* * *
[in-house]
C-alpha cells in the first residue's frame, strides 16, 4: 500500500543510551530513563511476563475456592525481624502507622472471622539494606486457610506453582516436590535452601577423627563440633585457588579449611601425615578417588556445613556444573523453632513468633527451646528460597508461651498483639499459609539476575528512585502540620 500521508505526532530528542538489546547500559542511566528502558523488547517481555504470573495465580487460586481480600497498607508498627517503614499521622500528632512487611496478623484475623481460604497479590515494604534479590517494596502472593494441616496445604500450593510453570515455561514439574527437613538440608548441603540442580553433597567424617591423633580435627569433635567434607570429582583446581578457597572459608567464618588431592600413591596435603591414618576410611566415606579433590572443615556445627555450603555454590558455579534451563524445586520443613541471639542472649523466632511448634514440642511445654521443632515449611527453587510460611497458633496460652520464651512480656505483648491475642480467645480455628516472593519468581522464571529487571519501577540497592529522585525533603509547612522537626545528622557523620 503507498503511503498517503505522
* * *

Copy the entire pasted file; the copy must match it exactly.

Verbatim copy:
[in-house]
C-alpha cells in the first residue's frame, strides 16, 4: 500500500543510551530513563511476563475456592525481624502507622472471622539494606486457610506453582516436590535452601577423627563440633585457588579449611601425615578417588556445613556444573523453632513468633527451646528460597508461651498483639499459609539476575528512585502540620 500521508505526532530528542538489546547500559542511566528502558523488547517481555504470573495465580487460586481480600497498607508498627517503614499521622500528632512487611496478623484475623481460604497479590515494604534479590517494596502472593494441616496445604500450593510453570515455561514439574527437613538440608548441603540442580553433597567424617591423633580435627569433635567434607570429582583446581578457597572459608567464618588431592600413591596435603591414618576410611566415606579433590572443615556445627555450603555454590558455579534451563524445586520443613541471639542472649523466632511448634514440642511445654521443632515449611527453587510460611497458633496460652520464651512480656505483648491475642480467645480455628516472593519468581522464571529487571519501577540497592529522585525533603509547612522537626545528622557523620 503507498503511503498517503505522